A toy drag strip and starting tower is illustrated in U.S. Pat. No. 4,605,229 having a plurality of colored marbles within that roll down simultaneously a progressive simulated starting light display ending in a green go marble.
U.S. Pat. No. 4,715,602 claims a racing game apparatus with a pair of inertia powered toy racing vehicles being released from corresponding starting ramps. A trap door in each ramp allows the vehicle release lever to extend from the track to hold and then selectively release the vehicles for the race.
Finally, U.S. Pat. No. 4,876,680 is directed to an electric drag strip apparatus having staging light display for a photo-electric eye positioned at the finish line. A simulated tire burn-out area is featured to emulate race cars in which the tires are rapidly rotated to heat them up for better performance.
A toy car racing track assembly to provide for competitive racing for toy cars. The track assembly combines an electric staging and starting area having an electrically controlled progressive starting light and a remote finish line area. Remote control car release and staging switches allow players to stage and release their cars independently simulating real racing. The finish line area has mechanically activated electronic timing and winner indication switches that activate corresponding displays.
Sound effects associated with car racing are selectively generated in response to player's input and car position during staging and starting for added realism.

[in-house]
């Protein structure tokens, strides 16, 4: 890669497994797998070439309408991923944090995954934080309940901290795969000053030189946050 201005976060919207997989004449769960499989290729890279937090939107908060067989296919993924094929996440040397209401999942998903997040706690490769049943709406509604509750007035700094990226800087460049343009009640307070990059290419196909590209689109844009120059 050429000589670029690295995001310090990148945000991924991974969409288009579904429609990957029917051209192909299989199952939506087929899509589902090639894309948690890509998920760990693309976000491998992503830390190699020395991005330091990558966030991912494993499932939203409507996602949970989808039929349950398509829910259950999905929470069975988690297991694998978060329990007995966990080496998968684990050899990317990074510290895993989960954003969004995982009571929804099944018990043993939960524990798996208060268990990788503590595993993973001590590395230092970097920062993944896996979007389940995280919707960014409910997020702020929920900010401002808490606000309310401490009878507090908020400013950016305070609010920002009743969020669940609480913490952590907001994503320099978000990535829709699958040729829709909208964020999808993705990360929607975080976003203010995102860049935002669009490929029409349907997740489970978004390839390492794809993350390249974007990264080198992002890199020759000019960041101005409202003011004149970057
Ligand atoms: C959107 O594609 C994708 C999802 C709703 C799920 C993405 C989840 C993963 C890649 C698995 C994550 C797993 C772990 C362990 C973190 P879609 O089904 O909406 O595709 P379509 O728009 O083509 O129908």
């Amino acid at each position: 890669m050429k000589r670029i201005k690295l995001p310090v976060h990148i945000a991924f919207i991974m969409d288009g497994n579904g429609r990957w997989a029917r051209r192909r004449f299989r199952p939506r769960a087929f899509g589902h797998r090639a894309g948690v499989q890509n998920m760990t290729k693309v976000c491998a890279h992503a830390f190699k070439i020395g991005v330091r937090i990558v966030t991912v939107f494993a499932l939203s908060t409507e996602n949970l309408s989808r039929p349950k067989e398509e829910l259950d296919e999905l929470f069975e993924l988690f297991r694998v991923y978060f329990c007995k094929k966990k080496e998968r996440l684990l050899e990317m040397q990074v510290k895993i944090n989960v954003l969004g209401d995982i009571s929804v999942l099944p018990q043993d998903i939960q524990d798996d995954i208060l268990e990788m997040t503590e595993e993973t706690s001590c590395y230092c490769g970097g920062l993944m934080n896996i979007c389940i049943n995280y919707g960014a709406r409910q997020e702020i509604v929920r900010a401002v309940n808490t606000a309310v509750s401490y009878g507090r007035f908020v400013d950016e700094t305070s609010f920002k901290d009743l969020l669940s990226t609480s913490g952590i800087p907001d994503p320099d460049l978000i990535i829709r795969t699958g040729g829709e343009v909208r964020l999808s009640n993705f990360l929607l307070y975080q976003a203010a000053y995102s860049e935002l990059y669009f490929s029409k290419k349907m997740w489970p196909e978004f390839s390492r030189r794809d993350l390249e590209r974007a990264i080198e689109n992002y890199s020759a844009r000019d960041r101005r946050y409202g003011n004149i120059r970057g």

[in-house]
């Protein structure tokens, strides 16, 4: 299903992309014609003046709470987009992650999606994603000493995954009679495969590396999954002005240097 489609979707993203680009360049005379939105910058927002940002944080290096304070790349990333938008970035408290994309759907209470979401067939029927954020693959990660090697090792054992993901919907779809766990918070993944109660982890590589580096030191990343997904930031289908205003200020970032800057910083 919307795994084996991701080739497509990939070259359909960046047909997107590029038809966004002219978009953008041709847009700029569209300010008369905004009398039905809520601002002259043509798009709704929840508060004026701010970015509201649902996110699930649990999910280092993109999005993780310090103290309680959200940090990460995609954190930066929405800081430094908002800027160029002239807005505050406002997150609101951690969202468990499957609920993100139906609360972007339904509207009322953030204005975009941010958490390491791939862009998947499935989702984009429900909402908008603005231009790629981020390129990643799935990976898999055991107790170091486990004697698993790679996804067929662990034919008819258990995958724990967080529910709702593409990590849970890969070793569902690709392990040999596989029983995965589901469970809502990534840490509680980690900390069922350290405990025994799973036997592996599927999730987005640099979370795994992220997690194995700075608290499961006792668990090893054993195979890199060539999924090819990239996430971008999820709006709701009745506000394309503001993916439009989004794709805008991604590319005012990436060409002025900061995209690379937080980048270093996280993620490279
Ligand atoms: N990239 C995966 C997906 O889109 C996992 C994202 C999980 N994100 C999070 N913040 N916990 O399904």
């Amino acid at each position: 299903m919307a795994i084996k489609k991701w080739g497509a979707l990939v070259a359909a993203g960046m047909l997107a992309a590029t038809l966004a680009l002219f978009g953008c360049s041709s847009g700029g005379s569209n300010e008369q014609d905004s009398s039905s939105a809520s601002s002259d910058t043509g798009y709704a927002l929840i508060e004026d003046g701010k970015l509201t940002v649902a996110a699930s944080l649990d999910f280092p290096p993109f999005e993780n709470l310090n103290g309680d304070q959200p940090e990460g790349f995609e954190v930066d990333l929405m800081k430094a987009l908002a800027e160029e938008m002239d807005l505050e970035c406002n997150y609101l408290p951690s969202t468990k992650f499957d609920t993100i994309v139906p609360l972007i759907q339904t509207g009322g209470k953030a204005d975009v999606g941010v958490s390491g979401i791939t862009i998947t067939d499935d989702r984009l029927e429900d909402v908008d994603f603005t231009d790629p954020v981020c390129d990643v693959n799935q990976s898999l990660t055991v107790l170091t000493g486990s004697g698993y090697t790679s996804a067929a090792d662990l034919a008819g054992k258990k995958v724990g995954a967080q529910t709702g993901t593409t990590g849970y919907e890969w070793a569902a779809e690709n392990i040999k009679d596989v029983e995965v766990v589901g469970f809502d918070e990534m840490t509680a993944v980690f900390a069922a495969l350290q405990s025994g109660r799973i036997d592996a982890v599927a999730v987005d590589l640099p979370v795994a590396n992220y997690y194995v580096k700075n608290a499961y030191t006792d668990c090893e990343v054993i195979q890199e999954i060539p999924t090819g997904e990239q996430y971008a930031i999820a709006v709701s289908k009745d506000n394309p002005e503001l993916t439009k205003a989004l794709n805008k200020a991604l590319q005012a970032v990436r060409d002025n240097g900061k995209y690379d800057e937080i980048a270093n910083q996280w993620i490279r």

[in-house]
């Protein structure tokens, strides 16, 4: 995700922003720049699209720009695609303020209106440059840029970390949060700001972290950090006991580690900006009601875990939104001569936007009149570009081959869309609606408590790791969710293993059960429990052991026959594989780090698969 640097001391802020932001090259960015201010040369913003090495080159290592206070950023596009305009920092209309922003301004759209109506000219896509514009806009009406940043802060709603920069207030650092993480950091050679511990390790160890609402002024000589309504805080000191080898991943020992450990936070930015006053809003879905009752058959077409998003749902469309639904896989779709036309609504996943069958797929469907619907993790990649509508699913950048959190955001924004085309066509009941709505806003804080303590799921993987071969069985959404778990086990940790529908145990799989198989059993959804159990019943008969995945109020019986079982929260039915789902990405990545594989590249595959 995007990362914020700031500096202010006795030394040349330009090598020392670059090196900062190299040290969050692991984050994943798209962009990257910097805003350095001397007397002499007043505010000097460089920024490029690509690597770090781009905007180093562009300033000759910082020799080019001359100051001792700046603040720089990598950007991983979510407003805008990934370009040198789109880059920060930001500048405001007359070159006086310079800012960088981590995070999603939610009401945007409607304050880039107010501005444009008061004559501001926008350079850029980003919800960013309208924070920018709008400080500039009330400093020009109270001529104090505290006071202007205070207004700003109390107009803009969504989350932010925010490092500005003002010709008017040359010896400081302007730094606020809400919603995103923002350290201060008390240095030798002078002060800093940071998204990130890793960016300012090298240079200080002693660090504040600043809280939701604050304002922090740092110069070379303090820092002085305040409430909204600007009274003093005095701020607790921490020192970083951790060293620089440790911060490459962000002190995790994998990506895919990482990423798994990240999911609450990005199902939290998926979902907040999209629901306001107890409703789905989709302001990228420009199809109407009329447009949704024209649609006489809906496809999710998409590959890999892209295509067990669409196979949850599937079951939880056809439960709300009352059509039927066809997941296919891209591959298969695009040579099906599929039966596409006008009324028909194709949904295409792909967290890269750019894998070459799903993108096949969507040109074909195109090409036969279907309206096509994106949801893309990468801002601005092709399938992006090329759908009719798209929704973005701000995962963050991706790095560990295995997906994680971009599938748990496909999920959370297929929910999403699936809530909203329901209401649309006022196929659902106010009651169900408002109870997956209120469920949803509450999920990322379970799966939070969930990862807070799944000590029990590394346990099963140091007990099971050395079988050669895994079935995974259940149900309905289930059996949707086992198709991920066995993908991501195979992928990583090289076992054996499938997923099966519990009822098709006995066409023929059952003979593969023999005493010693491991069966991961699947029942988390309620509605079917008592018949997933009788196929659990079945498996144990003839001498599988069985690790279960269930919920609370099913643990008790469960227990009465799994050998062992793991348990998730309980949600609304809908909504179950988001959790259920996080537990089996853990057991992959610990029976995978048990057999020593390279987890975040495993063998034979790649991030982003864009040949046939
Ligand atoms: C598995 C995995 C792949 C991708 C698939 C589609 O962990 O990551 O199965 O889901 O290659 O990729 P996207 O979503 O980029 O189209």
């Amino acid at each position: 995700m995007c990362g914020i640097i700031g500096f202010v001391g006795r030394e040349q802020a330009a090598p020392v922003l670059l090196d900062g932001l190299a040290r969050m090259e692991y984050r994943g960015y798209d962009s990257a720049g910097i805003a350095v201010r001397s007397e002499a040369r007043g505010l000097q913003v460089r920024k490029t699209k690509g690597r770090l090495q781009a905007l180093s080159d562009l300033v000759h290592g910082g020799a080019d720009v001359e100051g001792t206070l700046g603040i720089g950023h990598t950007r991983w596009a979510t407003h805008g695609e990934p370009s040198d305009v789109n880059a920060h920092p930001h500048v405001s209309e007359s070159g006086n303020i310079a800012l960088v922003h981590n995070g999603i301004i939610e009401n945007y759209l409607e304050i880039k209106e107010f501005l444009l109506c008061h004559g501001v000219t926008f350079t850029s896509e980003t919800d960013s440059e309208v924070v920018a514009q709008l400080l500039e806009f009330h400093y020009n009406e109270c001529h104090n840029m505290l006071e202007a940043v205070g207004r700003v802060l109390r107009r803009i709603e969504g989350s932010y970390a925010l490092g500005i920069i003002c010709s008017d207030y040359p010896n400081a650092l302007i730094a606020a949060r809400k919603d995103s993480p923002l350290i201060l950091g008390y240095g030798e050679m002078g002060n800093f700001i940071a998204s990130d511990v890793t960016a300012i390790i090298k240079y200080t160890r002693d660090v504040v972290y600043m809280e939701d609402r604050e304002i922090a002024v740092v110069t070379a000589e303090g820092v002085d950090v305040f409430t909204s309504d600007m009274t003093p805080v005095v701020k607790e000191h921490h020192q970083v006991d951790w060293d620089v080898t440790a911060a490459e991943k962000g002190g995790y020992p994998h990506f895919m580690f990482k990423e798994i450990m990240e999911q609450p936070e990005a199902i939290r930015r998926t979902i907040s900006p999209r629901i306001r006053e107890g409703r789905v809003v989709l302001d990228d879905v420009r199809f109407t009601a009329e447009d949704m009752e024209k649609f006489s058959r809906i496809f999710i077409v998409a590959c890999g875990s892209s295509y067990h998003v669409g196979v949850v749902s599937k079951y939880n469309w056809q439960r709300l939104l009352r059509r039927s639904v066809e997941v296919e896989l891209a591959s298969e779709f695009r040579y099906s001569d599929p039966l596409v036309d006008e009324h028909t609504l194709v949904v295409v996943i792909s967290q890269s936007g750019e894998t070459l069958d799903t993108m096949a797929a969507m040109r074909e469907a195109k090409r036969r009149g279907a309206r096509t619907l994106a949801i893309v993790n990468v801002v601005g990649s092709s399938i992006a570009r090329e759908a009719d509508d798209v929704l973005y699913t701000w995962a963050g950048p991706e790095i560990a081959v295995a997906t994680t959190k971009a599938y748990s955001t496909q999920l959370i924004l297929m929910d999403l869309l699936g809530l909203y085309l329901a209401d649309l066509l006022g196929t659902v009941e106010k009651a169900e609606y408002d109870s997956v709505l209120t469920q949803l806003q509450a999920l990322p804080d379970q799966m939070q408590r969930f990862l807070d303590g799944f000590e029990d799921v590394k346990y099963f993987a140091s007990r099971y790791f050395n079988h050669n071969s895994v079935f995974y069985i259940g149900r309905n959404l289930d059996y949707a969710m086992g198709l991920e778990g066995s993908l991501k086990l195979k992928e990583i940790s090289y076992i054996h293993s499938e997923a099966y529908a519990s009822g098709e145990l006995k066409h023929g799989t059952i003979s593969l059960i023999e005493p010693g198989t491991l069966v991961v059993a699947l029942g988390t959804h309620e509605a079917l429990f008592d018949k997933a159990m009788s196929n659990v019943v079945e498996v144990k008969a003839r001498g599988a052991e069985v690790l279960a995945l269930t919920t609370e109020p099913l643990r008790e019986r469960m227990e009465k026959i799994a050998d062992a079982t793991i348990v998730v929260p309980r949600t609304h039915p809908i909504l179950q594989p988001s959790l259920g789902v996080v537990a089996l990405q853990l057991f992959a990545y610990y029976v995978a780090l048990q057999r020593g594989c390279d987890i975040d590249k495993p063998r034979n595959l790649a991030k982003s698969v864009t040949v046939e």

FIG. 1 is a perspective view of the staging start area of the invention;
FIG. 2 is a perspective view of the finish line area of the invention;
FIG. 3 is a partial side elevational view of the invention;
FIG. 4 is a side elevational view of the start portion of the invention with portions broken away;
FIG. 5 is a top plan view of the start portion;
FIG. 6 is a bottom plan view of the start portion;
FIG. 7 is a front elevational view of the finish line portion;
FIG. 8 is a side elevational view of the finish line portion;
FIG. 9 is a front elevational view of interconnected track sections of the invention;
FIG. 10 is a perspective view of the track section of the invention;
FIG. 11 is a top view of interconnected track sections of the invention with portions broken away;
FIG. 12 is partial sectional view on lines 11—11 of FIG. 8;
FIG. 13 is a bottom plan view of the track interconnector of the invention;
FIG. 14 is an enlarged partial front elevational view of the starting light tower of the invention;
FIG. 15 is a side elevational view of the entire race track of the invention;
FIG. 16 is an enlarged cross-sectional view of the staging and starting switch; and
FIG. 17 is a block flow diagram of control circuit of the invention.
Referring to FIGS. 1–4 of the drawings, a racing track assembly 10 can be seen having an electric start portion 11 and a finish portion 12 interconnected by a track portion 13. The starting portion 11, best seen in FIGS. 1 and 4 of the drawings has a pair of oppositely disposed interconnected support housings 14 and 15 formed therein in the shape of a grandstand with a staging track area at 16 there between. A pair of legs 17 extend from within the respective housings 14 and 15 supporting the starting portion 11 thereby in elevated relation for placement on a ground surface G as best seen in FIG. 3 of the drawings. The staging track area 16 defines a pair of track paths 19 and 20 on which respective scale model race cars 21 are to be positioned as illustrated in broken lines in FIG. 4 of the drawings.